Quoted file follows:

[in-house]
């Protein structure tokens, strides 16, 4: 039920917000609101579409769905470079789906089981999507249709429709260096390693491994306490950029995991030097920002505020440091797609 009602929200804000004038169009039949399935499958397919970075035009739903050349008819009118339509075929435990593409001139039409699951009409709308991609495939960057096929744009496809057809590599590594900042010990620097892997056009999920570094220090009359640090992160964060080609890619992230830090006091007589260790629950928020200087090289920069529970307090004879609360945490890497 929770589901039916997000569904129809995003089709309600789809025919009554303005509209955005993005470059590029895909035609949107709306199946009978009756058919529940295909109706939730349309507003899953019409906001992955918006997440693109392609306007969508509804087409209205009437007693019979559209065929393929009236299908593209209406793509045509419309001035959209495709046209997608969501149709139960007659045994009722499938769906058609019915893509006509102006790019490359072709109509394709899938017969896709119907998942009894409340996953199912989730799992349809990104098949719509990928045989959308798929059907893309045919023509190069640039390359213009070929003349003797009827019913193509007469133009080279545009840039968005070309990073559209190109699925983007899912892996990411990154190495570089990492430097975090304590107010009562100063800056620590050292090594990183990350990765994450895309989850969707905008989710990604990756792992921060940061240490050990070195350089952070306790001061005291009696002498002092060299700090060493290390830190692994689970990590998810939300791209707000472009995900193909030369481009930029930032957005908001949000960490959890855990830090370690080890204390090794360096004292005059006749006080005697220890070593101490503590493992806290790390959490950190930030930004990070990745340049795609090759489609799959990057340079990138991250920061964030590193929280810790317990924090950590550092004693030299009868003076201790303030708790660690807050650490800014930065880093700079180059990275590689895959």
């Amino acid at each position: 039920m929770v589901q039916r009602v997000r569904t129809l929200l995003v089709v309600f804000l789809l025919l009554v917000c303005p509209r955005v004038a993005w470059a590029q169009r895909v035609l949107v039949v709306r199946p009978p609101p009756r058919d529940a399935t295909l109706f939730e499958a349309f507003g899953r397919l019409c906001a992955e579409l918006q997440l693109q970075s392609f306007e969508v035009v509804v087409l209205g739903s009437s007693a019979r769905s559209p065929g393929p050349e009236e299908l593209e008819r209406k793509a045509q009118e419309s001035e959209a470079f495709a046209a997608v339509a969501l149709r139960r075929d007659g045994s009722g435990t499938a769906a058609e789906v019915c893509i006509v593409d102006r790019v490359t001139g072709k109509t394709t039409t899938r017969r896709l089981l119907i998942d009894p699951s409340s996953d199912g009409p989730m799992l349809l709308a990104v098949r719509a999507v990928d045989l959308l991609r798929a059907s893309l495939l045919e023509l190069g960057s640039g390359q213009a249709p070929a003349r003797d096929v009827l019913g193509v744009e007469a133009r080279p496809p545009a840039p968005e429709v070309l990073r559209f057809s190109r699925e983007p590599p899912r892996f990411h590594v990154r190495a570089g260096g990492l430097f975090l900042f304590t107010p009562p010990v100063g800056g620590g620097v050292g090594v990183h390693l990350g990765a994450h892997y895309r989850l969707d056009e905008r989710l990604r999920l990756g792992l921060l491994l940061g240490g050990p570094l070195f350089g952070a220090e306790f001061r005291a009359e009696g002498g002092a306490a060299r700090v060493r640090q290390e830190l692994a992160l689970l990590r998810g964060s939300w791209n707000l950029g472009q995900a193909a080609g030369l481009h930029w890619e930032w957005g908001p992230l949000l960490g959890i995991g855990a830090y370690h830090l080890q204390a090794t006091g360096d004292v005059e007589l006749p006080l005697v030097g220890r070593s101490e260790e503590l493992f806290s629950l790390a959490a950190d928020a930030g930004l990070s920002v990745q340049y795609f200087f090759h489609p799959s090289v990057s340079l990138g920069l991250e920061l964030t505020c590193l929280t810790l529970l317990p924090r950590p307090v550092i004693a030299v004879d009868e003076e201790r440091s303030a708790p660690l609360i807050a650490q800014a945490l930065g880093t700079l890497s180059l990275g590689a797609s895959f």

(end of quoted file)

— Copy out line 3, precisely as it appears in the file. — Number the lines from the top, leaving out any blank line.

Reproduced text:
């Amino acid at each position: 039920m929770v589901q039916r009602v997000r569904t129809l929200l995003v089709v309600f804000l789809l025919l009554v917000c303005p509209r955005v004038a993005w470059a590029q169009r895909v035609l949107v039949v709306r199946p009978p609101p009756r058919d529940a399935t295909l109706f939730e499958a349309f507003g899953r397919l019409c906001a992955e579409l918006q997440l693109q970075s392609f306007e969508v035009v509804v087409l209205g739903s009437s007693a019979r769905s559209p065929g393929p050349e009236e299908l593209e008819r209406k793509a045509q009118e419309s001035e959209a470079f495709a046209a997608v339509a969501l149709r139960r075929d007659g045994s009722g435990t499938a769906a058609e789906v019915c893509i006509v593409d102006r790019v490359t001139g072709k109509t394709t039409t899938r017969r896709l089981l119907i998942d009894p699951s409340s996953d199912g009409p989730m799992l349809l709308a990104v098949r719509a999507v990928d045989l959308l991609r798929a059907s893309l495939l045919e023509l190069g960057s640039g390359q213009a249709p070929a003349r003797d096929v009827l019913g193509v744009e007469a133009r080279p496809p545009a840039p968005e429709v070309l990073r559209f057809s190109r699925e983007p590599p899912r892996f990411h590594v990154r190495a570089g260096g990492l430097f975090l900042f304590t107010p009562p010990v100063g800056g620590g620097v050292g090594v990183h390693l990350g990765a994450h892997y895309r989850l969707d056009e905008r989710l990604r999920l990756g792992l921060l491994l940061g240490g050990p570094l070195f350089g952070a220090e306790f001061r005291a009359e009696g002498g002092a306490a060299r700090v060493r640090q290390e830190l692994a992160l689970l990590r998810g964060s939300w791209n707000l950029g472009q995900a193909a080609g030369l481009h930029w890619e930032w957005g908001p992230l949000l960490g959890i995991g855990a830090y370690h830090l080890q204390a090794t006091g360096d004292v005059e007589l006749p006080l005697v030097g220890r070593s101490e260790e503590l493992f806290s629950l790390a959490a950190d928020a930030g930004l990070s920002v990745q340049y795609f200087f090759h489609p799959s090289v990057s340079l990138g920069l991250e920061l964030t505020c590193l929280t810790l529970l317990p924090r950590p307090v550092i004693a030299v004879d009868e003076e201790r440091s303030a708790p660690l609360i807050a650490q800014a945490l930065g880093t700079l890497s180059l990275g590689a797609s895959f």